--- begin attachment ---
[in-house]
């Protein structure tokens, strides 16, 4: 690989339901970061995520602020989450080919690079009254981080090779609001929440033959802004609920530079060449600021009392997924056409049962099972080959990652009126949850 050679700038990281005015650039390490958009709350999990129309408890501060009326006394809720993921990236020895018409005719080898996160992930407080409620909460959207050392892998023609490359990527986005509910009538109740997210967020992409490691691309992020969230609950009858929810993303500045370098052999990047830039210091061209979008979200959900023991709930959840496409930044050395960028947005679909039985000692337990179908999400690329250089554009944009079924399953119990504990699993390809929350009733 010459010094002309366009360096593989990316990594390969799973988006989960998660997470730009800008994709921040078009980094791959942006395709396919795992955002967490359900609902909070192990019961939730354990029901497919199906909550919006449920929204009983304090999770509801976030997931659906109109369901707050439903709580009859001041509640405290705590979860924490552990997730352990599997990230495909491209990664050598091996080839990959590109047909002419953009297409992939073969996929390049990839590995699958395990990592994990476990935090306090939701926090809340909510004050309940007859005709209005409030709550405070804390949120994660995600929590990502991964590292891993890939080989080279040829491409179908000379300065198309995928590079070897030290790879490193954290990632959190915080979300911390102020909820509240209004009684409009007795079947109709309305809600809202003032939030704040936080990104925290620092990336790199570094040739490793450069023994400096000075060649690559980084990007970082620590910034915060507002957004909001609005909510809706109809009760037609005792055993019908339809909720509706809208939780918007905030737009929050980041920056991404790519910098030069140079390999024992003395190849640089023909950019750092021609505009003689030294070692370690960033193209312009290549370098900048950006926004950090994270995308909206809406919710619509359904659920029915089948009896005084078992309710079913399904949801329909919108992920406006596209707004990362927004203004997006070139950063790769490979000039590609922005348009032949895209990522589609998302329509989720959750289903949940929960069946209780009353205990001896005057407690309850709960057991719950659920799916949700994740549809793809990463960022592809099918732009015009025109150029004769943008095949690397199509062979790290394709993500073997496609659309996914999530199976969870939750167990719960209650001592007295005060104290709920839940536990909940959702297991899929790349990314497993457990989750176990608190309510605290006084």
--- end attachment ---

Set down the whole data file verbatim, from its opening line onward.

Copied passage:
[in-house]
């Protein structure tokens, strides 16, 4: 690989339901970061995520602020989450080919690079009254981080090779609001929440033959802004609920530079060449600021009392997924056409049962099972080959990652009126949850 050679700038990281005015650039390490958009709350999990129309408890501060009326006394809720993921990236020895018409005719080898996160992930407080409620909460959207050392892998023609490359990527986005509910009538109740997210967020992409490691691309992020969230609950009858929810993303500045370098052999990047830039210091061209979008979200959900023991709930959840496409930044050395960028947005679909039985000692337990179908999400690329250089554009944009079924399953119990504990699993390809929350009733 010459010094002309366009360096593989990316990594390969799973988006989960998660997470730009800008994709921040078009980094791959942006395709396919795992955002967490359900609902909070192990019961939730354990029901497919199906909550919006449920929204009983304090999770509801976030997931659906109109369901707050439903709580009859001041509640405290705590979860924490552990997730352990599997990230495909491209990664050598091996080839990959590109047909002419953009297409992939073969996929390049990839590995699958395990990592994990476990935090306090939701926090809340909510004050309940007859005709209005409030709550405070804390949120994660995600929590990502991964590292891993890939080989080279040829491409179908000379300065198309995928590079070897030290790879490193954290990632959190915080979300911390102020909820509240209004009684409009007795079947109709309305809600809202003032939030704040936080990104925290620092990336790199570094040739490793450069023994400096000075060649690559980084990007970082620590910034915060507002957004909001609005909510809706109809009760037609005792055993019908339809909720509706809208939780918007905030737009929050980041920056991404790519910098030069140079390999024992003395190849640089023909950019750092021609505009003689030294070692370690960033193209312009290549370098900048950006926004950090994270995308909206809406919710619509359904659920029915089948009896005084078992309710079913399904949801329909919108992920406006596209707004990362927004203004997006070139950063790769490979000039590609922005348009032949895209990522589609998302329509989720959750289903949940929960069946209780009353205990001896005057407690309850709960057991719950659920799916949700994740549809793809990463960022592809099918732009015009025109150029004769943008095949690397199509062979790290394709993500073997496609659309996914999530199976969870939750167990719960209650001592007295005060104290709920839940536990909940959702297991899929790349990314497993457990989750176990608190309510605290006084």